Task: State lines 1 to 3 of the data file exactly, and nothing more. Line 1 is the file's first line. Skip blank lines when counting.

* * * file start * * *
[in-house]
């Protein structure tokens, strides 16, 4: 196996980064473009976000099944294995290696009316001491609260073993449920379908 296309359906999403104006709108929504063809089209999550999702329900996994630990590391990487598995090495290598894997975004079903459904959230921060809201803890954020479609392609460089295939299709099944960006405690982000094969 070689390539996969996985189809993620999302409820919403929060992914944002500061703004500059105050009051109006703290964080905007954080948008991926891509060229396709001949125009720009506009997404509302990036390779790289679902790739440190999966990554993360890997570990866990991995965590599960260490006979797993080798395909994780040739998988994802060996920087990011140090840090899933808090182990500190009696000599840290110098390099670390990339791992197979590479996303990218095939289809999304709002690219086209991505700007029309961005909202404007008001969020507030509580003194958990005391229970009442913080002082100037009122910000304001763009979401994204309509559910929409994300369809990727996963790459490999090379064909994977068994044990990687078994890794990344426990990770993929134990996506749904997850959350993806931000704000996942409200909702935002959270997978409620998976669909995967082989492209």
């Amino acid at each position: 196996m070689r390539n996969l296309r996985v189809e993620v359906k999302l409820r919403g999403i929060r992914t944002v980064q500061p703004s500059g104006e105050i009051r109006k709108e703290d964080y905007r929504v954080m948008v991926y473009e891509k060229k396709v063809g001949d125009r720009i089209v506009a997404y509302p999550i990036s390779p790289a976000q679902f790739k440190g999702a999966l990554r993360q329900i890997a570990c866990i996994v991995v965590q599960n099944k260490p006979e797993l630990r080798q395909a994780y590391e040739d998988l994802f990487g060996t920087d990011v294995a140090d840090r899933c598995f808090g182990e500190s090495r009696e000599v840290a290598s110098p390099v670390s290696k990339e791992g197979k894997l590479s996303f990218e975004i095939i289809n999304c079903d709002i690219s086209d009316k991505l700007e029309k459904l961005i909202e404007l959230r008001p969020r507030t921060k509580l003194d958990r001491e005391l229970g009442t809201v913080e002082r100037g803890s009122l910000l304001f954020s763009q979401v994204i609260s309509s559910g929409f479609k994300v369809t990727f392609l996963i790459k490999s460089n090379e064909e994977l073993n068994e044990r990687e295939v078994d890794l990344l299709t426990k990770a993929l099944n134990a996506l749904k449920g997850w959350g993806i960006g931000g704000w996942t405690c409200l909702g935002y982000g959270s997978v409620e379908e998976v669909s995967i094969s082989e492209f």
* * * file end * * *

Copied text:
[in-house]
């Protein structure tokens, strides 16, 4: 196996980064473009976000099944294995290696009316001491609260073993449920379908 296309359906999403104006709108929504063809089209999550999702329900996994630990590391990487598995090495290598894997975004079903459904959230921060809201803890954020479609392609460089295939299709099944960006405690982000094969 070689390539996969996985189809993620999302409820919403929060992914944002500061703004500059105050009051109006703290964080905007954080948008991926891509060229396709001949125009720009506009997404509302990036390779790289679902790739440190999966990554993360890997570990866990991995965590599960260490006979797993080798395909994780040739998988994802060996920087990011140090840090899933808090182990500190009696000599840290110098390099670390990339791992197979590479996303990218095939289809999304709002690219086209991505700007029309961005909202404007008001969020507030509580003194958990005391229970009442913080002082100037009122910000304001763009979401994204309509559910929409994300369809990727996963790459490999090379064909994977068994044990990687078994890794990344426990990770993929134990996506749904997850959350993806931000704000996942409200909702935002959270997978409620998976669909995967082989492209």
């Amino acid at each position: 196996m070689r390539n996969l296309r996985v189809e993620v359906k999302l409820r919403g999403i929060r992914t944002v980064q500061p703004s500059g104006e105050i009051r109006k709108e703290d964080y905007r929504v954080m948008v991926y473009e891509k060229k396709v063809g001949d125009r720009i089209v506009a997404y509302p999550i990036s390779p790289a976000q679902f790739k440190g999702a999966l990554r993360q329900i890997a570990c866990i996994v991995v965590q599960n099944k260490p006979e797993l630990r080798q395909a994780y590391e040739d998988l994802f990487g060996t920087d990011v294995a140090d840090r899933c598995f808090g182990e500190s090495r009696e000599v840290a290598s110098p390099v670390s290696k990339e791992g197979k894997l590479s996303f990218e975004i095939i289809n999304c079903d709002i690219s086209d009316k991505l700007e029309k459904l961005i909202e404007l959230r008001p969020r507030t921060k509580l003194d958990r001491e005391l229970g009442t809201v913080e002082r100037g803890s009122l910000l304001f954020s763009q979401v994204i609260s309509s559910g929409f479609k994300v369809t990727f392609l996963i790459k490999s460089n090379e064909e994977l073993n068994e044990r990687e295939v078994d890794l990344l299709t426990k990770a993929l099944n134990a996506l749904k449920g997850w959350g993806i960006g931000g704000w996942t405690c409200l909702g935002y982000g959270s997978v409620e379908e998976v669909s995967i094969s082989e492209f």